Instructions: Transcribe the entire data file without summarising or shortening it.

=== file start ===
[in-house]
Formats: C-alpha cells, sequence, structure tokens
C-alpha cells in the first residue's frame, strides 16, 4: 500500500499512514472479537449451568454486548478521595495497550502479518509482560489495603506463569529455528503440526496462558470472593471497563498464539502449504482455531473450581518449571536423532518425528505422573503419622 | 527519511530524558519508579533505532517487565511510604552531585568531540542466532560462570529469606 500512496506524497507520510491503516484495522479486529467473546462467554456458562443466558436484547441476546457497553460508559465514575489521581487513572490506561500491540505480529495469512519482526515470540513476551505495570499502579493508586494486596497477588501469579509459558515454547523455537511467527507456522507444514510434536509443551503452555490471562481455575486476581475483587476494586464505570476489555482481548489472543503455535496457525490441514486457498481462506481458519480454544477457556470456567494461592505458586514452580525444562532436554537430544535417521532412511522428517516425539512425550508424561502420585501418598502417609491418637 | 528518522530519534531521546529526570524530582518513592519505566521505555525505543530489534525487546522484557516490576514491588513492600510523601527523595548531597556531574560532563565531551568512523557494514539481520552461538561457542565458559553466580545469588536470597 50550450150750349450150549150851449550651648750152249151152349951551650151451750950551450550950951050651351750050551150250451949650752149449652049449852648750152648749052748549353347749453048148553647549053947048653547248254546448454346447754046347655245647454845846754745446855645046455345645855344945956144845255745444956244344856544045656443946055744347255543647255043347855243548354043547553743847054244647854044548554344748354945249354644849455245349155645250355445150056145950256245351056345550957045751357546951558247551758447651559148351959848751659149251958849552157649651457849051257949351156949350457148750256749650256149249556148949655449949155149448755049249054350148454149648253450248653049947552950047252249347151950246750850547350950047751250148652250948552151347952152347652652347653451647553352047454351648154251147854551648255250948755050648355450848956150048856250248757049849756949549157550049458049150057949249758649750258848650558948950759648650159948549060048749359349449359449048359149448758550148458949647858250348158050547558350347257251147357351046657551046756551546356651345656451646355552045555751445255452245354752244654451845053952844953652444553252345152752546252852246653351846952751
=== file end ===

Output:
[in-house]
Formats: C-alpha cells, sequence, structure tokens
C-alpha cells in the first residue's frame, strides 16, 4: 500500500499512514472479537449451568454486548478521595495497550502479518509482560489495603506463569529455528503440526496462558470472593471497563498464539502449504482455531473450581518449571536423532518425528505422573503419622 | 527519511530524558519508579533505532517487565511510604552531585568531540542466532560462570529469606 500512496506524497507520510491503516484495522479486529467473546462467554456458562443466558436484547441476546457497553460508559465514575489521581487513572490506561500491540505480529495469512519482526515470540513476551505495570499502579493508586494486596497477588501469579509459558515454547523455537511467527507456522507444514510434536509443551503452555490471562481455575486476581475483587476494586464505570476489555482481548489472543503455535496457525490441514486457498481462506481458519480454544477457556470456567494461592505458586514452580525444562532436554537430544535417521532412511522428517516425539512425550508424561502420585501418598502417609491418637 | 528518522530519534531521546529526570524530582518513592519505566521505555525505543530489534525487546522484557516490576514491588513492600510523601527523595548531597556531574560532563565531551568512523557494514539481520552461538561457542565458559553466580545469588536470597 50550450150750349450150549150851449550651648750152249151152349951551650151451750950551450550950951050651351750050551150250451949650752149449652049449852648750152648749052748549353347749453048148553647549053947048653547248254546448454346447754046347655245647454845846754745446855645046455345645855344945956144845255745444956244344856544045656443946055744347255543647255043347855243548354043547553743847054244647854044548554344748354945249354644849455245349155645250355445150056145950256245351056345550957045751357546951558247551758447651559148351959848751659149251958849552157649651457849051257949351156949350457148750256749650256149249556148949655449949155149448755049249054350148454149648253450248653049947552950047252249347151950246750850547350950047751250148652250948552151347952152347652652347653451647553352047454351648154251147854551648255250948755050648355450848956150048856250248757049849756949549157550049458049150057949249758649750258848650558948950759648650159948549060048749359349449359449048359149448758550148458949647858250348158050547558350347257251147357351046657551046756551546356651345656451646355552045555751445255452245354752244654451845053952844953652444553252345152752546252852246653351846952751